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Thursday Briefing – The New York Times

After weeks of delays, negotiations and distractions, Israel appeared to hint this week that its assault of Rafah was all but inevitable.

Israeli warplanes bombed Rafah this week, and an Israeli official said that if an invasion began, civilians would be relocated to a safe zone on the Mediterranean coast.

Israel insists that invading Rafah, a southern city where more than a million Gazans are sheltering, is necessary to eliminate the militants hiding in a network of tunnels there and to ensure the release of hostages. The U.S. has pushed back against Israel conducting a major military operation there without a detailed plan to protect civilians.

At the moment, Hamas is bottled up in southern Gaza, heavy fighting has mostly subsided, a cease-fire remains possible and delaying helps placate American officials who are against the invasion. Some analysts have even suggested that Israel may never invade Rafah and that the threat is merely leverage against Hamas during negotiations.

“It’s going to make the world safer,” Biden said. “And it continues America’s leadership in the world.”

Senator Mitch McConnell, a Republican from Kentucky who is the chamber’s minority leader, was crucial to helping the aid pass after months of congressional gridlock because of isolationist Republicans.

The package also includes $1 billion in humanitarian aid for Gaza and $15 billion in military aid for Israel. Biden reiterated that his commitment to Israel was “ironclad,” even though there is a growing backlash to American support for Israeli forces in Gaza.

More Ukraine news:

Rudy Giuliani, Mark Meadows, Boris Epshteyn and several others who advised Donald Trump during the 2020 election, as well as the fake electors who tried to keep him in power after he lost, were indicted in Arizona yesterday.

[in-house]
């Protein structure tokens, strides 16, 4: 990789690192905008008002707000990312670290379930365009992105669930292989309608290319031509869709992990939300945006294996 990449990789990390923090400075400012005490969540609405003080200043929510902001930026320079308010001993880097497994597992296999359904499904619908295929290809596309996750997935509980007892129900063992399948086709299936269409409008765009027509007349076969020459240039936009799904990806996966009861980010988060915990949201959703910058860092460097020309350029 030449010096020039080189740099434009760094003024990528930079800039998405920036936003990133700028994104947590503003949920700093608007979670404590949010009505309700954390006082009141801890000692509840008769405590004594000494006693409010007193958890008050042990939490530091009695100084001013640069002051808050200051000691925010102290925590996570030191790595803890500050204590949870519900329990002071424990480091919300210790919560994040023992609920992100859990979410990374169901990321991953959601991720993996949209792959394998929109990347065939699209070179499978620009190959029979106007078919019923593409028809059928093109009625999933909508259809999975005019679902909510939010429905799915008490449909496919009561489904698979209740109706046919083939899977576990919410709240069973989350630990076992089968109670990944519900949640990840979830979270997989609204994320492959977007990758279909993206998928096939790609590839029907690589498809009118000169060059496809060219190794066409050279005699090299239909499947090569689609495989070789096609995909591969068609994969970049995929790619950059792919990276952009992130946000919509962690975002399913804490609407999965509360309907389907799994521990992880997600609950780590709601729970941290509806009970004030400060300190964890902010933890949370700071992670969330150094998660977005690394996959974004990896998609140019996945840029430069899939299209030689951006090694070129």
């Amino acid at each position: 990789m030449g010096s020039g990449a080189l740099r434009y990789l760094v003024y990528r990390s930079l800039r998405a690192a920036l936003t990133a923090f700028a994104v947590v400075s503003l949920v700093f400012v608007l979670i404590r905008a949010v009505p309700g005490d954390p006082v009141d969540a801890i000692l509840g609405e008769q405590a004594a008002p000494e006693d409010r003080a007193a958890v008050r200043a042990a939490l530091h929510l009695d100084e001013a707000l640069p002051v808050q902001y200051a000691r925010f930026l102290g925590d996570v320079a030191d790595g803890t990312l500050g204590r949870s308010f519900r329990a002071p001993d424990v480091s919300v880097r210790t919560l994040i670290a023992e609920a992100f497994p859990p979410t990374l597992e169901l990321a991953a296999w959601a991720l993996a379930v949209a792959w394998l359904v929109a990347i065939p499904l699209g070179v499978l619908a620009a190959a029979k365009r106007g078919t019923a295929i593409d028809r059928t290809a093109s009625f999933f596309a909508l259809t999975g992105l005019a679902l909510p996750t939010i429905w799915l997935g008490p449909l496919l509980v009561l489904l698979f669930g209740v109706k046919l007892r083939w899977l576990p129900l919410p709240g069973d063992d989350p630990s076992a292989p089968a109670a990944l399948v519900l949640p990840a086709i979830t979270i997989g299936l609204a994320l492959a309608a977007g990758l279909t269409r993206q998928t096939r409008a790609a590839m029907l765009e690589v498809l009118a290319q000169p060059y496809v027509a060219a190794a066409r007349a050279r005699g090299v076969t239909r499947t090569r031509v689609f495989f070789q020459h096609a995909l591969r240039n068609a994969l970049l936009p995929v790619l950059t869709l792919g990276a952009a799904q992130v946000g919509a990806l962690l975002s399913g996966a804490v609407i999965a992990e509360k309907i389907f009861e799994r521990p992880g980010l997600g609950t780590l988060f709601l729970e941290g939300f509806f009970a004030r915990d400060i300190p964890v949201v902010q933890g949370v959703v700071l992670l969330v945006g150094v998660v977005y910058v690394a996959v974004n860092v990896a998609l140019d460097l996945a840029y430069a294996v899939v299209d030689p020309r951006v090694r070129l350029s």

The indictment includes conspiracy, fraud and forgery charges, related to alleged attempts by those charged to overturn the 2020 election results. Trump, who is on trial in Manhattan, was named as an unindicted co-conspirator.

A growing crew of virtual-assistant apps combine artificial intelligence and human labor to help parents manage their family lives.

These apps are styled like cutesy helpmates, with names like Yohana, Ohai and Milo. My colleague Amanda Hess tried Yohana, finding “that the busywork I might delegate to a machine is actually more human, and valuable, than I realized.”

  • A pricey painting: “Portrait of Fräulein Lieser,” a long-lost 1917 painting by Gustav Klimt, sold yesterday for 35 million euros to an unnamed buyer.

  • Meta style: Silver chains. Shearling jackets. Mark Zuckerberg, the company’s chief executive, has ditched his gray T-shirts for clothes that suggest “the kinder, gentler face of technology,” our chief fashion critic writes.

  • Eternal scaffolding: New York’s protective barriers can stand over sidewalks for years.

The UEFA Youth League: So much more than a teenage Champions League.

Proposal to change tennis: The Grand Slams present their premium tour plan.

Formula 1 safety cars: How they work and ideas for improvements.

“The Tortured Poets Department,” Taylor Swift’s lengthy excavation of her recent relationships, is not as universally loved as some of her other albums. Our pop music critics discussed the album’s sound, themes and reception.

“This feels like an album designed for her top 5 percent of listeners — the ride-or-dies who will defend her every move and pore over her every lyrical clue,” said Lindsay Zoladz, who reviewed the album. “Everyone else seems either puzzled or underwhelmed by it as a whole. But Swift is someone who thrives off feeling underestimated and misunderstood, so maybe the mixed reception of this album will be the creative rocket fuel that launches her into her next era.”

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